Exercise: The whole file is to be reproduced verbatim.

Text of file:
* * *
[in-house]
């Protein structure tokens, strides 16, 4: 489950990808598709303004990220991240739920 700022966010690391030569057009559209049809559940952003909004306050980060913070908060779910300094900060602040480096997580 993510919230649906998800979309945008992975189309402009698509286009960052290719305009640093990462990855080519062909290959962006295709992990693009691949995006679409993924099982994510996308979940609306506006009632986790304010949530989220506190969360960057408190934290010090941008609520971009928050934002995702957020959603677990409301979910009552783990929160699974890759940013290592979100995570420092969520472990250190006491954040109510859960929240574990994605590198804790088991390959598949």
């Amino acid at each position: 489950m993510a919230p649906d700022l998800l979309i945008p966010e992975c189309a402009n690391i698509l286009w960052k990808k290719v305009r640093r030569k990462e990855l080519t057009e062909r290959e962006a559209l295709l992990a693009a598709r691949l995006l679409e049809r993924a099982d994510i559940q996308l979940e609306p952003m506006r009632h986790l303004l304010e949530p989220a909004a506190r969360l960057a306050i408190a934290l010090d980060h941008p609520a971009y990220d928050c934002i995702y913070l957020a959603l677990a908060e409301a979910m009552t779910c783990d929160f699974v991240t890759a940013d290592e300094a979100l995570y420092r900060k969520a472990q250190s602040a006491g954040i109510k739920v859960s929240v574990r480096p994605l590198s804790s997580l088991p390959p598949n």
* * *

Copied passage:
[in-house]
């Protein structure tokens, strides 16, 4: 489950990808598709303004990220991240739920 700022966010690391030569057009559209049809559940952003909004306050980060913070908060779910300094900060602040480096997580 993510919230649906998800979309945008992975189309402009698509286009960052290719305009640093990462990855080519062909290959962006295709992990693009691949995006679409993924099982994510996308979940609306506006009632986790304010949530989220506190969360960057408190934290010090941008609520971009928050934002995702957020959603677990409301979910009552783990929160699974890759940013290592979100995570420092969520472990250190006491954040109510859960929240574990994605590198804790088991390959598949």
């Amino acid at each position: 489950m993510a919230p649906d700022l998800l979309i945008p966010e992975c189309a402009n690391i698509l286009w960052k990808k290719v305009r640093r030569k990462e990855l080519t057009e062909r290959e962006a559209l295709l992990a693009a598709r691949l995006l679409e049809r993924a099982d994510i559940q996308l979940e609306p952003m506006r009632h986790l303004l304010e949530p989220a909004a506190r969360l960057a306050i408190a934290l010090d980060h941008p609520a971009y990220d928050c934002i995702y913070l957020a959603l677990a908060e409301a979910m009552t779910c783990d929160f699974v991240t890759a940013d290592e300094a979100l995570y420092r900060k969520a472990q250190s602040a006491g954040i109510k739920v859960s929240v574990r480096p994605l590198s804790s997580l088991p390959p598949n």